This spectacularly located cave monastery has Tsarap Chu river flowing right underneath it. It is not connected by any road and one has to trek for 6 hours from Padum-Raru road to reach Phugtal monastery. Established in 13th century, this is also known as one of the remotest monasteries of the world. It also houses a school and clinic run by monks for the locals of Lungnak Valley. There is a guesthouse located at the base of the monastery which is run by monks for travellers.
The PreludePhuktal Monastery (also called Phugtal Monastery) had been on my mind for a while. But something or the other kept me away from it since 2014. No wonder, inspite of having planned for Valley of Flowers, Hemkund Sahib and nearby areas for my upcoming trip, one night, a monk, no older than 8 years, smiled at me in my dreams. I woke up, and knew, that my travel plans are going to change. This was not the first time that my dreams have led me to places and experiences that I’ll remember for more than a lifetime. For me, it was a sign to visit the place I had been longing for. And not only this, but to spread smiles there as well.Spreading Smiles is an initiative where I travel to remote places of the country, mostly Himalayas, and do things to bring about a smile on the faces of people. You can read all Spreading Smiles at Phuktal Monastery here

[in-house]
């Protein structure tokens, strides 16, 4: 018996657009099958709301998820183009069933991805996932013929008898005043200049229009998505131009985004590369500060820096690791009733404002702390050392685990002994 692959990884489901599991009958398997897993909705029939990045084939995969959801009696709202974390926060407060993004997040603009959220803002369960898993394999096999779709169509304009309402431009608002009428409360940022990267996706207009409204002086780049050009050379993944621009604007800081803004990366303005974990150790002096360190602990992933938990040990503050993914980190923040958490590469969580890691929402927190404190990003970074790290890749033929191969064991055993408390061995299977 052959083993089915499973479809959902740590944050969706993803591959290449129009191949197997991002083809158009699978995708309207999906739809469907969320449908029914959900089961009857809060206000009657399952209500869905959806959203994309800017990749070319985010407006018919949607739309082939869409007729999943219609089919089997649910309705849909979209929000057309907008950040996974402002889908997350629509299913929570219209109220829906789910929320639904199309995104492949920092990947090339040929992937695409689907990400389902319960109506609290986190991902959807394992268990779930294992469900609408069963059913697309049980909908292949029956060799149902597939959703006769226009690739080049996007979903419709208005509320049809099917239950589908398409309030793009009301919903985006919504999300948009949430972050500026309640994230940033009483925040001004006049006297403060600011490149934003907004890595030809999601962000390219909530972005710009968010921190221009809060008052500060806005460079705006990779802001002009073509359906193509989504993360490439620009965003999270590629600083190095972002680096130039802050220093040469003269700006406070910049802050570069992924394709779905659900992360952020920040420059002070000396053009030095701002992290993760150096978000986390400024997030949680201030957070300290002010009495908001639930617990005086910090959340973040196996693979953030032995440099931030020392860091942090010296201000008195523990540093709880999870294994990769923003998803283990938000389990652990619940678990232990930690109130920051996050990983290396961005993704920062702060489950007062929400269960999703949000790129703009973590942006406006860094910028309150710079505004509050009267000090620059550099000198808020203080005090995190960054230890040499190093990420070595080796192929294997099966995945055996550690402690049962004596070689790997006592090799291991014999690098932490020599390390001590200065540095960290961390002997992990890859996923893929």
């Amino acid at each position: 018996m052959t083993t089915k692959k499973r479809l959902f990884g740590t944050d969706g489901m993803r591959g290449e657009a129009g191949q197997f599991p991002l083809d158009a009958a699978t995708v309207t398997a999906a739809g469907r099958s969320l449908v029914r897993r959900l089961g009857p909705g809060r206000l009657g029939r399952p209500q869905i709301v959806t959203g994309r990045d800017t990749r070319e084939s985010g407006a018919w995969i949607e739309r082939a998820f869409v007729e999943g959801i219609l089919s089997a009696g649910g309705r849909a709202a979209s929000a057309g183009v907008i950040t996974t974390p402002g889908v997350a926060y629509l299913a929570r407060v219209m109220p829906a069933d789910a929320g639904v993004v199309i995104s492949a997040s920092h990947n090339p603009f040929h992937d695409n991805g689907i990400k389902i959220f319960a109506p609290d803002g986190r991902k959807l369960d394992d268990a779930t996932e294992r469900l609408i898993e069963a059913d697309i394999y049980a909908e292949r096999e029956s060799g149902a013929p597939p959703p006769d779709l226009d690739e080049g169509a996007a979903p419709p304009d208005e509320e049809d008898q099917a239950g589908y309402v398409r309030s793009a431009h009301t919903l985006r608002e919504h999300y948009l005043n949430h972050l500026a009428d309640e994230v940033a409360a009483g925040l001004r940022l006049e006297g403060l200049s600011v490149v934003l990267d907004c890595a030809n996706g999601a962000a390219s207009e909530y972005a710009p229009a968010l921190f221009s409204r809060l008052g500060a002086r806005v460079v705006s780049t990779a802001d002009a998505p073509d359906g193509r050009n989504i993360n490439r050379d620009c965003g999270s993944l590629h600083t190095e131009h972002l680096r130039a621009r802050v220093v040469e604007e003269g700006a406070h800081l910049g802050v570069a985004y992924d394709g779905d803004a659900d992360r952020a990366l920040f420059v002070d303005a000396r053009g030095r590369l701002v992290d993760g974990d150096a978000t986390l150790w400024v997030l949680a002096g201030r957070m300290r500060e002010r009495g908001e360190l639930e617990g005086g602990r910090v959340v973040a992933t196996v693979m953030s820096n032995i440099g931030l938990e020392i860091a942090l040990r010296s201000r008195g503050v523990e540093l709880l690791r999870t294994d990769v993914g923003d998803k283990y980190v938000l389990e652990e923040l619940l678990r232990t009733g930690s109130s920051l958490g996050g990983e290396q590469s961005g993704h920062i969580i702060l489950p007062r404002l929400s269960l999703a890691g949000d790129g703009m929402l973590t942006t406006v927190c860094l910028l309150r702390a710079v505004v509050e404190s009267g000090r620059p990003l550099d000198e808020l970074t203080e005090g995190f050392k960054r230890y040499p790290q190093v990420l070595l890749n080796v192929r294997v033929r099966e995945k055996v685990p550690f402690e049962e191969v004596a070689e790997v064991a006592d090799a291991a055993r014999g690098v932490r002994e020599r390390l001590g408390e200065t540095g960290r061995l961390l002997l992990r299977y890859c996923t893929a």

Etched on verticals of a rugged mountain, Phugtal Gompa is very famous but is mostly known for being extremely isolated. To reach Phugtal one needs to cross the Zanskar Rangdum road which is fairly bumpy. The main monastery is inside a cave in the cliff gorge. The monastery provides a stay for the tourists that would like to stay back after a long hike to the village. The experience of visiting and staying in Phugtal Monastery is nothing short of mind blowing!Where: Ladakh, Kashmir
Phugtal is the most spectacularly located monastic establishment anywhere in Ladakh. It is one of the only Buddhist monasteries in Ladakh that can be reached on only by foot. The Phugtal complex spills out of the mouth of a huge cave high up in the sheer mountain face of a lateral gorge through which a major tributary of the Lungnak River flows. Perhaps the most isolated monastery in Zanskar, its foundation dates back to the early 12th century. The monastery has frescoes and ceiling decorations reflecting strong Indian artistic and oceanographic influence.